He asked for suggestions, rather than complaints, and also noted, “There are taxes being generated off a property that was a parking lot.”
Gustafson disagreed, saying “Government in business doesn’t work.”
Beamish suggested selling the property to a visionary business owner.
Bartels said he would have advised the council not to fund the project, and rather utilize a tax increment financing incentive, because he saw the economic collapse coming.
“But to crucify people for doing something is not right,” he said.
State Rep. Joe McDonald, who was mayor at the time, took blame for the project and said the decision was made following survey responses asking for a vibrant downtown.
“After years of input, we decided to develop it,” McDonald said. “Unfortunately, the market crashed. I don’t call it an embarrassment. I’m proud to put my name on it.”
Calvin Brandt brought his business to town in 1997, and expanded it with a second building in 2004. He was required to build two separate drainage ponds to support those buildings, but said the second pond was unnecessary and expensive. Based on his experiences dealing with the city council during Schrupp’s tenure, Brandt questioned her pro-business credentials.
“It’s not that I’m not pro-business,” Schrupp responded. “It was probably a matter of taking recommendations from city staff.”
While she acknowledged the city council has final say, she believes city engineers and city planners know more about drainage and other issues than she does.
Franzen suggested that city codes be implemented consistently, especially when dealing with businesses.
Promoting growth in the business park
The city is also developing the West Metro Business Park and one talking point asked how to promote retail and industrial business growth in the park.
Graunke said the city is, and should continue, working with brokers to bring businesses to those lots, rather than creating a group to promote it elsewhere. He noted that some cities give lots for free.
“It’s not free land,” Gustafson said. “You know who bought that land? You did.”
He believes the town, with a great school and well-educated workforce, sells itself, and several other candidates agreed with that idea.
Bartels said citizens should not be afraid of incentives.
A separate organization, an economic development association, should work with the Delano Area Chamber of Commerce to bring new businesses to town, Beamish suggested.
Franzen said he would be happy to meet with businesses interested in Delano.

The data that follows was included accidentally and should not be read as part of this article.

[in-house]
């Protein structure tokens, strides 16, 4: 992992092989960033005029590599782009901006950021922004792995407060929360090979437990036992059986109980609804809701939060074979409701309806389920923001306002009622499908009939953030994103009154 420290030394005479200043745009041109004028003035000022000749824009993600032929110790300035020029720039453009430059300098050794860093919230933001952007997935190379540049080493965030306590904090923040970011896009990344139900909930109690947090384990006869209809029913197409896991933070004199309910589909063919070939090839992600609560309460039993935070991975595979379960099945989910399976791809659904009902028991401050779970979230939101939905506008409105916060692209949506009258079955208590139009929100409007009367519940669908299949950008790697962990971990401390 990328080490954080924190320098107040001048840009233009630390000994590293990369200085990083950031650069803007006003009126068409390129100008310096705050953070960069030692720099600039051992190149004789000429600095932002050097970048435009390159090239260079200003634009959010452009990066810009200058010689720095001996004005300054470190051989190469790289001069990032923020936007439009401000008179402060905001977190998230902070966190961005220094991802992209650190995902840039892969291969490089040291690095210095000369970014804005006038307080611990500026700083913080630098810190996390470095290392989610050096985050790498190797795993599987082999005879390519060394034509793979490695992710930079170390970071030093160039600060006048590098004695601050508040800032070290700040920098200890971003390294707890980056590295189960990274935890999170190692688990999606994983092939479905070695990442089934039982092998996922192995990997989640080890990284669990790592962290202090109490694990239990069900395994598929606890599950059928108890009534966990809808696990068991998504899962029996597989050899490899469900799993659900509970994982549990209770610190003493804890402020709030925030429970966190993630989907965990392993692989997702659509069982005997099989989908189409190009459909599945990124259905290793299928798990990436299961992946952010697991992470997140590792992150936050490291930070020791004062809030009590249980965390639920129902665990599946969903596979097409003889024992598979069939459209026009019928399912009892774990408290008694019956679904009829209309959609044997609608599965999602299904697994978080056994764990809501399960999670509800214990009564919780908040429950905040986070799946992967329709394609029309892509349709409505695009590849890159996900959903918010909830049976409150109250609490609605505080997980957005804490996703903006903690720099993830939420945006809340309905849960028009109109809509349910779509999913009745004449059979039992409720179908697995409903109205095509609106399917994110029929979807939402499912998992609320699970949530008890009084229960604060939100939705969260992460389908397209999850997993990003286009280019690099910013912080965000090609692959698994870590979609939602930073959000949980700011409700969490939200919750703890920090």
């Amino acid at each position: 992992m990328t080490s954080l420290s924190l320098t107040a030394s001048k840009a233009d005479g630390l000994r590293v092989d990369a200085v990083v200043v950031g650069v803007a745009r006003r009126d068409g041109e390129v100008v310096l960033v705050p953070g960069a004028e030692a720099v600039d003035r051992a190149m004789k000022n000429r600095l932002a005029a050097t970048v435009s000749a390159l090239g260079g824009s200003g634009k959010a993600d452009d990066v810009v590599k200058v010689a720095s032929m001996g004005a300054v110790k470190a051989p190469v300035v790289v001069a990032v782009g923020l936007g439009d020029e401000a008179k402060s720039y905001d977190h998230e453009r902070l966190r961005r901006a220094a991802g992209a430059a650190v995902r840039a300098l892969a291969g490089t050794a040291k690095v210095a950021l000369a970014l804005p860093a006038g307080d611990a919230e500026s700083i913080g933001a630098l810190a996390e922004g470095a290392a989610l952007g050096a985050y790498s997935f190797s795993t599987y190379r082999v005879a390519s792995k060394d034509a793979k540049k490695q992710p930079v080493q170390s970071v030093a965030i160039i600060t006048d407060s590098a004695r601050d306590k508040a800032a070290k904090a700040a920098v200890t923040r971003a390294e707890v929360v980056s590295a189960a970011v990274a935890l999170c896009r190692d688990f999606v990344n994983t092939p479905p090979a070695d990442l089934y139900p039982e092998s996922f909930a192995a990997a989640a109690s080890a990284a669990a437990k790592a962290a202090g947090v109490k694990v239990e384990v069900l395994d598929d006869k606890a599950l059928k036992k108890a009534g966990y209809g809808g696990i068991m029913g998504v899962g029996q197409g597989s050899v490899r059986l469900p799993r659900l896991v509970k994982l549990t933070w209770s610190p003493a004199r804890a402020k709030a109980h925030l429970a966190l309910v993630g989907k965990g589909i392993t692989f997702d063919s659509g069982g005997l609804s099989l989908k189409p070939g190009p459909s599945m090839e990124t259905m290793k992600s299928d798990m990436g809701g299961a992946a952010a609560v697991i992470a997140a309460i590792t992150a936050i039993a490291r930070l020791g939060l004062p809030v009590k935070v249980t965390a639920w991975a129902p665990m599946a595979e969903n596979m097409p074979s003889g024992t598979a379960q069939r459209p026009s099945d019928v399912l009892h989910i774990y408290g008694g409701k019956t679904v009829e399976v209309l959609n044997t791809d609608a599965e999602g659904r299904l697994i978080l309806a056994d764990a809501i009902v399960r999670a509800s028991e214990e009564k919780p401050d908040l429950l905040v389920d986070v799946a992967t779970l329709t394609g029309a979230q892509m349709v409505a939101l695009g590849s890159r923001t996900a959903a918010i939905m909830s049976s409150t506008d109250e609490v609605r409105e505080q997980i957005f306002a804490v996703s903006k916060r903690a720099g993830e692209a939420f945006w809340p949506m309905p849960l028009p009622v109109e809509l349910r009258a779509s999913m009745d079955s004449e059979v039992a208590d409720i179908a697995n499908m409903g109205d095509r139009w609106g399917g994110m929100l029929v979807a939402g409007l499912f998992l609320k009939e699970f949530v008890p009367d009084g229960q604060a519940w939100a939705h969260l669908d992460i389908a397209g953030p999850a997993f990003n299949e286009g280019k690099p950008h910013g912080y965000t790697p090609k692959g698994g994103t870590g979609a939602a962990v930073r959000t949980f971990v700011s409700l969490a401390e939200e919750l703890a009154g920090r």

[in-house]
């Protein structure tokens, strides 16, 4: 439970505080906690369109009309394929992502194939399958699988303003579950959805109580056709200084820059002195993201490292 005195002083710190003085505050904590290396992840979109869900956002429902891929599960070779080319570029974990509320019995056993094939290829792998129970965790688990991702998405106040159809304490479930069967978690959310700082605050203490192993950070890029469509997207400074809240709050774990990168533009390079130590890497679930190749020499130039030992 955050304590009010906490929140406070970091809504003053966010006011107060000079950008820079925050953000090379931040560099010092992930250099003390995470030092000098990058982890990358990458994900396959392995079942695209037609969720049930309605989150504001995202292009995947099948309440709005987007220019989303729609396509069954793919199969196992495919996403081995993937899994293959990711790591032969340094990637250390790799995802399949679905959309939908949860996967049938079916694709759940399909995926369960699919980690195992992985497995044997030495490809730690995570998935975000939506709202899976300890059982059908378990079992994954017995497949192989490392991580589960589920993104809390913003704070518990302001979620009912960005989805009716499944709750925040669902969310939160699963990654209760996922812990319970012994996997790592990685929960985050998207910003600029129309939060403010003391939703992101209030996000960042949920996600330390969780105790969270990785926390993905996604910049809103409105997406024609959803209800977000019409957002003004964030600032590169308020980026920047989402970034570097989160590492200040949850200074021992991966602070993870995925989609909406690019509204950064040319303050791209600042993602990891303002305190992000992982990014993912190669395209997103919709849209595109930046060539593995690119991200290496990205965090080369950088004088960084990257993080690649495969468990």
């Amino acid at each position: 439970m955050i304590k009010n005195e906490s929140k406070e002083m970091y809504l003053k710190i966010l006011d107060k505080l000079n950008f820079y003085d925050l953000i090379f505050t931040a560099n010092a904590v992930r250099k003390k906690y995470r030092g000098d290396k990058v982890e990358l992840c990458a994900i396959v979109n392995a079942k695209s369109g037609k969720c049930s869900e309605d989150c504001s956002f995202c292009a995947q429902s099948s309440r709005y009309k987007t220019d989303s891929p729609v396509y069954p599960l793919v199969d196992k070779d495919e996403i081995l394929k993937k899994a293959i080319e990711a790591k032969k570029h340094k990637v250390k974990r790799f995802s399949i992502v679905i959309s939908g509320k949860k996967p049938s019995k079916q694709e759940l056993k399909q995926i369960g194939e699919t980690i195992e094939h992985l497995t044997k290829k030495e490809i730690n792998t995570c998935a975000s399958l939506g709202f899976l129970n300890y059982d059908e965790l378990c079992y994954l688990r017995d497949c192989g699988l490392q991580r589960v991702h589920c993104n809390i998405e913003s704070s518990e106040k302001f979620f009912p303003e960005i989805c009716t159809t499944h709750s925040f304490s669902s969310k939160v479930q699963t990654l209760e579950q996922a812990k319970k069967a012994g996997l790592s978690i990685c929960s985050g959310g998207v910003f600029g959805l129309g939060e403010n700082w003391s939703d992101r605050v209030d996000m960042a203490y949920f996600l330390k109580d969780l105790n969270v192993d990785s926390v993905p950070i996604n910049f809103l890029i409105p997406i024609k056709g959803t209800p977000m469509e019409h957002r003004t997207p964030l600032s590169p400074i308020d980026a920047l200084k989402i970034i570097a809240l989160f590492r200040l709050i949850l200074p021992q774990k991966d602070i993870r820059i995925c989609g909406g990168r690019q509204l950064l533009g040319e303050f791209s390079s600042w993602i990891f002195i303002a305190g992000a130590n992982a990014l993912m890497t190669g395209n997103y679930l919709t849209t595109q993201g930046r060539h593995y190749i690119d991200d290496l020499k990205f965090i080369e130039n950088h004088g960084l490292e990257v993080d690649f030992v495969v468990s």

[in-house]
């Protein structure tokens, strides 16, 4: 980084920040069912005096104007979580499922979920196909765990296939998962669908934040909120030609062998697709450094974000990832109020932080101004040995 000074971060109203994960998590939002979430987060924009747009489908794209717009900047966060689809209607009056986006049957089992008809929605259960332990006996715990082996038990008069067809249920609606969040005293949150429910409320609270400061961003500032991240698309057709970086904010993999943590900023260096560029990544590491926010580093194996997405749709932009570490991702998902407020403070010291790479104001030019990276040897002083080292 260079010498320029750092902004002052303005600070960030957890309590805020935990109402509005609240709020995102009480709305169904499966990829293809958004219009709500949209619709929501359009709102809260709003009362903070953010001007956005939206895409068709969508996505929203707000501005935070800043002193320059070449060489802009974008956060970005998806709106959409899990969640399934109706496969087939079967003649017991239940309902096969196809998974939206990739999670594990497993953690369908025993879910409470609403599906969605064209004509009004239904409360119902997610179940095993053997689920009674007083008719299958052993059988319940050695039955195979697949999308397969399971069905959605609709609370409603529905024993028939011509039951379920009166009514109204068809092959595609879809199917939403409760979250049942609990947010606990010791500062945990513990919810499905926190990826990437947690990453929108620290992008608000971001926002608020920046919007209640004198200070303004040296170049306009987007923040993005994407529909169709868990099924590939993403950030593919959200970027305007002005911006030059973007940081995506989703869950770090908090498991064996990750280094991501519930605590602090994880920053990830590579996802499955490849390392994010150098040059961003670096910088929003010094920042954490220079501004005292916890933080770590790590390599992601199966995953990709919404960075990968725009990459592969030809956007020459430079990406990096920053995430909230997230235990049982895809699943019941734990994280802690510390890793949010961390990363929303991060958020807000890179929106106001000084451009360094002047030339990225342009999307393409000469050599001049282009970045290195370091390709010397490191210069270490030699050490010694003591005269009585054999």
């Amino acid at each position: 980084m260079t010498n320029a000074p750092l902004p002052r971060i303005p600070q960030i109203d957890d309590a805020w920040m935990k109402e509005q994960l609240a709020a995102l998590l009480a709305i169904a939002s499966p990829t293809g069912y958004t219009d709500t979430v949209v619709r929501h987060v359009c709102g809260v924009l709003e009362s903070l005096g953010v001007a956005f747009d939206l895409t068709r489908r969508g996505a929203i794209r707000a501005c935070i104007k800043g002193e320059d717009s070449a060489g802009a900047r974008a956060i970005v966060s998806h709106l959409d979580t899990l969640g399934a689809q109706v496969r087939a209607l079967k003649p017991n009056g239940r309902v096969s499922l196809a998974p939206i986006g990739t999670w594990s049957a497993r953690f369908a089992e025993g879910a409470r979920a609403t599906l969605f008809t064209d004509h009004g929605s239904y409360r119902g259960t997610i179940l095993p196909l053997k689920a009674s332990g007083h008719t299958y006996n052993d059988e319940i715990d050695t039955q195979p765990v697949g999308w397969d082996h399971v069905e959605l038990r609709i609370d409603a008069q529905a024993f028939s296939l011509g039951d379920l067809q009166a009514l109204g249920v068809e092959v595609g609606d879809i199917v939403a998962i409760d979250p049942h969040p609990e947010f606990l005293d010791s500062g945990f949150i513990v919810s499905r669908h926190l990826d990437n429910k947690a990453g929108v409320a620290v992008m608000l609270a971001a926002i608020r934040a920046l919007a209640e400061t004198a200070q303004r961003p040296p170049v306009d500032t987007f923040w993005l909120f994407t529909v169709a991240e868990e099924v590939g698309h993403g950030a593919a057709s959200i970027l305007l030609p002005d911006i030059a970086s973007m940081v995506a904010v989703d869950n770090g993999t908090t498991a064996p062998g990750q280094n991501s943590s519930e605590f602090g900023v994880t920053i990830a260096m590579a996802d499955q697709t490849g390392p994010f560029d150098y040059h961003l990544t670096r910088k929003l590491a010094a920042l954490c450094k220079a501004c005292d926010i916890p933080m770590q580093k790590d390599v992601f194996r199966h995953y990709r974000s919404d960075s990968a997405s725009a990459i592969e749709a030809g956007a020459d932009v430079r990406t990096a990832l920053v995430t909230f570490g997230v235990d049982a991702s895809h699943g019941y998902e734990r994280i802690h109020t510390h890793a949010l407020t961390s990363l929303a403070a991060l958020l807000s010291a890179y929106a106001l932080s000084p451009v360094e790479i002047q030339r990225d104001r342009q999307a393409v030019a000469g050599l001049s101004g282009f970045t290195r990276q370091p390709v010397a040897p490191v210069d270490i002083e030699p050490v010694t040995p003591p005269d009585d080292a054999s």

Having fewer restrictions is better for businesses, Sinkel said, before expressing concern about bigger businesses hurting existing businesses.
“You can debate not having a big-box store, but people here are going somewhere else to shop at one,” Schrupp said.
With the cost of living rising quicker than many residents’ wages, what can the city do to control costs they have to pay?
Bartels gave an example of wanting to build flood control in the early ‘90s. Because it would’ve cost about $5,000 per person at that time, the council opted to raise the funds over 20 years.
“Bonding our way to prosperity” is not possible, Franzen said. Instead of focusing only on new things, he believes the city should better maintain existing resources, such as parks.
When times got tough, the city of Delano learned how to better spend and save money, Schrupp said, speaking of her time on the council.
Gustafson believes the city’s staff would support a population of 20,000.
“If we don’t need more employees, don’t hire more employees,” Gustafson said.
Graunke pointed to the city’s taxes, the fourth-lowest in Wright County, and noted that all things come at a price. Sometimes, bonding with a low rate keeps those costs down, he added.
In that same vein, candidates agreed that general obligation bonds, which require a vote, are generally better than other bonds, but also come with a cost.
Other topics included the option of an independent economic development authority, improving communication with constituents and getting quotes for positions such as city attorney and city engineer.